Radiology

What is a Physicist doing in MRI?

Magnetic Resonance Imaging (MRI) is a non-invasive, non-radiation medical test that helps physicians diagnose and treat complex medical conditions. MRI uses a combination of powerful magnetic fields, radio frequency pulses and reconstruction software to produce detailed internal body pictures. As you may expect, the MRI machines available in the market are typically made for full-size, whole-body adult imaging. At Cincinnati Children’s, we are specially designed, equipped and staffed to obtain high-quality MRI examinations of children of any size, age and medical condition, including tiny newborns, small infants, toddlers, young children and maturing adolescents. We also offer fetal MRIs to care for unborn children. As a MRI physicist, I help with day-to-day image quality issues and perform tests recommended by American College of Radiology (ACR) to validate that our scanners meet and exceed the standards set for performing these scans.

The technology of MRI involves working with stronger magnets, faster imaging methods and sophisticated scanning protocols to improve image quality and enhance pediatric MRI experiences. These developments with hardware and software enhancements drive a wide variety of clinical applications that continue to expand the diagnostic capabilities of this modality.

Keeping up with this technology is a constant challenge for the MR technologists that utilize the MRI to image and for the radiologists and physicians that interpret the images to diagnose disease. In my role as a clinical MRI physicist, I help apply my expertise of qualitative and quantitative MR imaging to suit your child’s needs. I provide assistance in design, application and interpretation of new imaging techniques, protocol implementation, pulse sequence compatibility, and in the training of MR techs in qualitative imaging.

The science, technology and clinical application of MRI continue to undergo rapid development. At Cincinnati Children’s we are also committed to developing new methods or improve existing techniques.  In my role, I provide assistance in qualitative MR research project designs, and the interpretation and analysis of imaging data.  These research projects are of direct relevance to the clinical practice of pediatric radiology. We are involved in projects that help develop imaging-based validating biomarkers that can assess both regional pathophysiology and treatment efficacy that will ultimately be translated to the clinic.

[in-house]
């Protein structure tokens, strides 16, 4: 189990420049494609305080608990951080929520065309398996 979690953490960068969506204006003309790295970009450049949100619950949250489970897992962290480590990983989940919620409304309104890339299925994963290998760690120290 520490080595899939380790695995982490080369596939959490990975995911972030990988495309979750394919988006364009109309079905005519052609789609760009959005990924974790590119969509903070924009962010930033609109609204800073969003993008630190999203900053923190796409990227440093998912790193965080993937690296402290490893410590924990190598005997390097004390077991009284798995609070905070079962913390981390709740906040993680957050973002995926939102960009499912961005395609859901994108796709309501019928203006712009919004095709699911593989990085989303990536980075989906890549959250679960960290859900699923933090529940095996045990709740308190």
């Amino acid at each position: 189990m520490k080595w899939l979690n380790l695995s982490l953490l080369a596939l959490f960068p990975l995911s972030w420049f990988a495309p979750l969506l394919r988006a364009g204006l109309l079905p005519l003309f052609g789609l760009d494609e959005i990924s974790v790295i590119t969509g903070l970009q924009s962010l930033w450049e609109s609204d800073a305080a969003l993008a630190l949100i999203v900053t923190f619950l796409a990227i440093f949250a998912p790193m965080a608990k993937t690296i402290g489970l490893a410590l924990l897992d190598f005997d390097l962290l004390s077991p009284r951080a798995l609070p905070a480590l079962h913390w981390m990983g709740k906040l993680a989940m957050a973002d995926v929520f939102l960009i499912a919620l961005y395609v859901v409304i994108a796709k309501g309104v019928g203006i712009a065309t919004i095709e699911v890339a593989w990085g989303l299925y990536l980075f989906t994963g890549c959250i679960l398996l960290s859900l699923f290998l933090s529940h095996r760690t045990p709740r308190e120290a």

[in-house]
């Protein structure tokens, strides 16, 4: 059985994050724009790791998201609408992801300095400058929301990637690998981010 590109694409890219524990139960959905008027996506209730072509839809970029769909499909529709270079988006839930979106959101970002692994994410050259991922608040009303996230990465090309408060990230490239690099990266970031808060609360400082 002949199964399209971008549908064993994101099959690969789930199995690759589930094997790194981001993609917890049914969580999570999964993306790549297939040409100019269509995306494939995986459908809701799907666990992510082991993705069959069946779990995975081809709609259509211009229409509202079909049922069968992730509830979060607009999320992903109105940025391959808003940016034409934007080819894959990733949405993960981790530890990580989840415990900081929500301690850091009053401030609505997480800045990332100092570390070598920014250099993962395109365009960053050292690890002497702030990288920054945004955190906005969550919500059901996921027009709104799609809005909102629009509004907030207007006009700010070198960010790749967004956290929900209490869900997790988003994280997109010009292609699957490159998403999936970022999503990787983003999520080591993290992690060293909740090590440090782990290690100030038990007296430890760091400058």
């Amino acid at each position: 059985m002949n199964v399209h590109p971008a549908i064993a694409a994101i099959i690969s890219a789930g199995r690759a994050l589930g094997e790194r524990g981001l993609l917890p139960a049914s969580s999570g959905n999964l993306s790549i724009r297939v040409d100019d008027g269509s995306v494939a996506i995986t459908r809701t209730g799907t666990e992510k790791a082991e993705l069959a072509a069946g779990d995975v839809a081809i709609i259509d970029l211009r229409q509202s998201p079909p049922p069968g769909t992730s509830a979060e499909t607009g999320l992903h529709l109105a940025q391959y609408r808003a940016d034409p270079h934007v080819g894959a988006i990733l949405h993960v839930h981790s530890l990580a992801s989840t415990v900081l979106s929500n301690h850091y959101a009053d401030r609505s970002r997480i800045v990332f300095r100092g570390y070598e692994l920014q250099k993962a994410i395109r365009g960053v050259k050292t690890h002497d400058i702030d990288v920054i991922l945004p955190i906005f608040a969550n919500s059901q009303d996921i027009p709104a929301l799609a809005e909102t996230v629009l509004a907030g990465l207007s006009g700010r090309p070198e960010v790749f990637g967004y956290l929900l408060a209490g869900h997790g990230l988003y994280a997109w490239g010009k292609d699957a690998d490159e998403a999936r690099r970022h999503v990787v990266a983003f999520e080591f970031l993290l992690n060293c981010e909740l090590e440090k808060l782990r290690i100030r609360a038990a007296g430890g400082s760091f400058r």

All and all, I am here to make sure we can find exactly what your child’s doctor is searching for and to display it clearly enough for treatment planning purposes in the future. Ultimately, as an MRI physicist here at Cincinnati Children’s, my goal is to make the pictures of your child’s inside just as beautiful as their outside.

Contributed by Suraj Serai, PhD and edited by Tony Dandino (RT-MR).

Tony Dandino

About the Author: Tony Dandino

Tony is an MRI Technologist at Cincinnati Children’s. Tony has been in his role for several years and serves as a Charge Tech, Quality Improvement Coach and Safety Coach for the MRI department. Tony has always known he wanted to work with children and in the medical field. Working at Cincinnati Children's has been the best of both worlds. Every day is something new and Tony can never wait to start the next adventure.

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